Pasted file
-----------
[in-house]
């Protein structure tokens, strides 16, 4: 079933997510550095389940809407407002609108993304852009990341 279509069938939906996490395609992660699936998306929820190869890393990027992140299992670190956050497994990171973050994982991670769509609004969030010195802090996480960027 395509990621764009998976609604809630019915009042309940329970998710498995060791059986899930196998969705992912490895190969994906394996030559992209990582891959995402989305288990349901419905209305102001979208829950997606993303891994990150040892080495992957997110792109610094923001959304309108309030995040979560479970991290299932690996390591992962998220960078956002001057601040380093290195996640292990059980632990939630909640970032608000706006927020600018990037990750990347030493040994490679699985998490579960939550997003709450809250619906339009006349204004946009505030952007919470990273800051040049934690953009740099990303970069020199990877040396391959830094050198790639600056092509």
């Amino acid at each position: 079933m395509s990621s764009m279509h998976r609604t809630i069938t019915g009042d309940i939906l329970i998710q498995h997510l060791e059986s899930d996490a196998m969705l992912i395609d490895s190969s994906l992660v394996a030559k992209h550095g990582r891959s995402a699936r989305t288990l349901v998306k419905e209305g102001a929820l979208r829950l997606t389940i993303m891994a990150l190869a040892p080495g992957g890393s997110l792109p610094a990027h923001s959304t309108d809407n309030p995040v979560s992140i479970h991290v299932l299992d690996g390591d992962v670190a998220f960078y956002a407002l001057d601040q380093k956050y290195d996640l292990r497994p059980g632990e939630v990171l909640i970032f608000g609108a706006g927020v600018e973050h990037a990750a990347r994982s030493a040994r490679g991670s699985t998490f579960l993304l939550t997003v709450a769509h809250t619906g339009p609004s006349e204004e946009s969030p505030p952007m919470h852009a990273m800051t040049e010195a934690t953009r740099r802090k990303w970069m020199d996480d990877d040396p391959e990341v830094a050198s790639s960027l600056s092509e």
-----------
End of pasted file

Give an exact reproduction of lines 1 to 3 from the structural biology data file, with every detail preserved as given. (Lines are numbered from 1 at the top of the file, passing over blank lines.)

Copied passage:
[in-house]
């Protein structure tokens, strides 16, 4: 079933997510550095389940809407407002609108993304852009990341 279509069938939906996490395609992660699936998306929820190869890393990027992140299992670190956050497994990171973050994982991670769509609004969030010195802090996480960027 395509990621764009998976609604809630019915009042309940329970998710498995060791059986899930196998969705992912490895190969994906394996030559992209990582891959995402989305288990349901419905209305102001979208829950997606993303891994990150040892080495992957997110792109610094923001959304309108309030995040979560479970991290299932690996390591992962998220960078956002001057601040380093290195996640292990059980632990939630909640970032608000706006927020600018990037990750990347030493040994490679699985998490579960939550997003709450809250619906339009006349204004946009505030952007919470990273800051040049934690953009740099990303970069020199990877040396391959830094050198790639600056092509």
């Amino acid at each position: 079933m395509s990621s764009m279509h998976r609604t809630i069938t019915g009042d309940i939906l329970i998710q498995h997510l060791e059986s899930d996490a196998m969705l992912i395609d490895s190969s994906l992660v394996a030559k992209h550095g990582r891959s995402a699936r989305t288990l349901v998306k419905e209305g102001a929820l979208r829950l997606t389940i993303m891994a990150l190869a040892p080495g992957g890393s997110l792109p610094a990027h923001s959304t309108d809407n309030p995040v979560s992140i479970h991290v299932l299992d690996g390591d992962v670190a998220f960078y956002a407002l001057d601040q380093k956050y290195d996640l292990r497994p059980g632990e939630v990171l909640i970032f608000g609108a706006g927020v600018e973050h990037a990750a990347r994982s030493a040994r490679g991670s699985t998490f579960l993304l939550t997003v709450a769509h809250t619906g339009p609004s006349e204004e946009s969030p505030p952007m919470h852009a990273m800051t040049e010195a934690t953009r740099r802090k990303w970069m020199d996480d990877d040396p391959e990341v830094a050198s790639s960027l600056s092509e």